It took every ounce of my will power not to tell the lady at the DMV what I really thought. Speaking slowly and calmly through my gritted-teeth, I informed her I thought that was the most ridiculous thing I'd heard all year. If the address was good enough for the Oregon DMV to print it on my driver's license and MAIL the driver's license to me AT that address, then I think it should be gosh darn good enough for registering my car.
She agreed to go ask her boss.
Thankfully, the boss agreed.
Whew. Overcame that obstacle. Now we can successfully complete this transaction and I can get on with my life, right?
Not so fast...
Now I tell her I want the low emissions vehicle plates. She told me go back to the receptionist lady to get another form to fill out for the special plates.
Low and behold, at the top of the form, it says that low emission vehicles with new registration after July 1, 2006 are NOT entitled to use the HOV lanes.
You have GOT to be kidding me.
I asked the lady about it. She said that's what the form said and she didn't think I was allowed to use the HOV lane anymore with a hybrid. Nice. I told her that was the whole reason I was going to register the car in Virginia, and if I can't use the HOV, then there's no point in registering my car here. She tried to argue with me and tell me I had to register the car in Virginia since it's in Virginia. I just took my paperwork and walked out.
Since then, I pulled the string and did a little bit more research. In order to monitor the usage of the HOV lane by people driving low emission vehicles, they require you to register for the special plates. Each year, they evaluate the usage and decide whether or not to extend the program allowing the low emission vehicles to drive in the HOV lanes for another year. It's currently been extended through July 2009, at which point they'll evaluate and decide again.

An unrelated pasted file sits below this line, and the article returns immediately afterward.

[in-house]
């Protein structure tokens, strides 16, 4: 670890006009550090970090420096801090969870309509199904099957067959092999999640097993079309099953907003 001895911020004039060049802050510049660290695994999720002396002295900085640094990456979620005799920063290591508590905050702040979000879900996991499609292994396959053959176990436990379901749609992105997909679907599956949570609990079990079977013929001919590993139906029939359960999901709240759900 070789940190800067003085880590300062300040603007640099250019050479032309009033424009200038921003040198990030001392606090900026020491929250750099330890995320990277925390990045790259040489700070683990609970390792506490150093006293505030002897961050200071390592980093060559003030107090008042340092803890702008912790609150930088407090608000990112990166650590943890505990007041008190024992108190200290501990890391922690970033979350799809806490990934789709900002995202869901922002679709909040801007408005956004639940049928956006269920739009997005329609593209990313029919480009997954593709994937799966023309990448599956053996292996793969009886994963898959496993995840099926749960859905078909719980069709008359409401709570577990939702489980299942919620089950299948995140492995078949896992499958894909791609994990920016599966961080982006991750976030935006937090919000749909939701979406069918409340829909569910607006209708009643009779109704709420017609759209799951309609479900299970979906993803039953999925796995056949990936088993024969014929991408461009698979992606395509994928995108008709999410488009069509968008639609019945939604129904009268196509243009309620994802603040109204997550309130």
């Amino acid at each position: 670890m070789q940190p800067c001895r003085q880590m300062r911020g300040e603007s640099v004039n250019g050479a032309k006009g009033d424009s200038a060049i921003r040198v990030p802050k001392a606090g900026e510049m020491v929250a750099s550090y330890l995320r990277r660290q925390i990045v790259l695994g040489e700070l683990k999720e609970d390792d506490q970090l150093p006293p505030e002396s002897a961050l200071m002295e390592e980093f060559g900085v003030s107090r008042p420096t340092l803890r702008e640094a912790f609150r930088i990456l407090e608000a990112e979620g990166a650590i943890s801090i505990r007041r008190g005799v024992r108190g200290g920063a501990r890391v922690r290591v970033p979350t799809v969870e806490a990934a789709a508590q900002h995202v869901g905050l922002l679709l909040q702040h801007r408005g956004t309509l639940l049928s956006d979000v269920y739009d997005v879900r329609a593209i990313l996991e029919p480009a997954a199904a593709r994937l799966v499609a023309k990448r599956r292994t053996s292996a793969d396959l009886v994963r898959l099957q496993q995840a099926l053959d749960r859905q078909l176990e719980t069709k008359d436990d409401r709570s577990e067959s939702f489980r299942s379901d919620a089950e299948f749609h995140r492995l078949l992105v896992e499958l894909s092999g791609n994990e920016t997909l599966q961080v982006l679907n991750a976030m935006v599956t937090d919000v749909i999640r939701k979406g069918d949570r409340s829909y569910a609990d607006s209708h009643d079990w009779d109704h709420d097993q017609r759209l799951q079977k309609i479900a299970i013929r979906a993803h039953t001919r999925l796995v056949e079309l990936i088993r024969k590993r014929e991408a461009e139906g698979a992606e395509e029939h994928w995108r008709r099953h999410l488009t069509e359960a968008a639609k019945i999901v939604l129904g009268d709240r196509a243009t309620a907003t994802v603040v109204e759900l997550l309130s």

The lady at the DMV was just clueless that was all. The form was printed a long time ago and did not reflect the annual extensions that have been approved since then.
Unfortunately, I foresee another trip to the DMV in my future.
There is a DMV office in the Pentagon though, so hopefully I won't have to go too far out of my way to get this taken care of.
* For those of you saying, "But I thought you rode the bus to work?" Well, I do most days. There have been a handful of days so far where I've had to attend a conference or a meeting across town, so I have driven my car in to work. On most of those days, I have a friend who lives nearby in Ashburn who also goes to Crystal City, so he will ride with me to use the HOV lane and split the toll costs. This week though, he was at an off-site training session, and I was stuck in the traffic driving home in the evening. So although I expect those cases will happen infrequently, it'd be nice to have the VA plates on the car to use the HOV lane.
** I have since gone back to the DMV website, and found that they do require a proof of address to title or register your car in Virginia. I don't know if I just missed it last time I checked the website or if they added it recently. However (comma), in their list of acceptable documents for proof of address, it says, "Driver’s license, learner’s permit or DMV-issued photo ID cards displaying the applicant’s current address."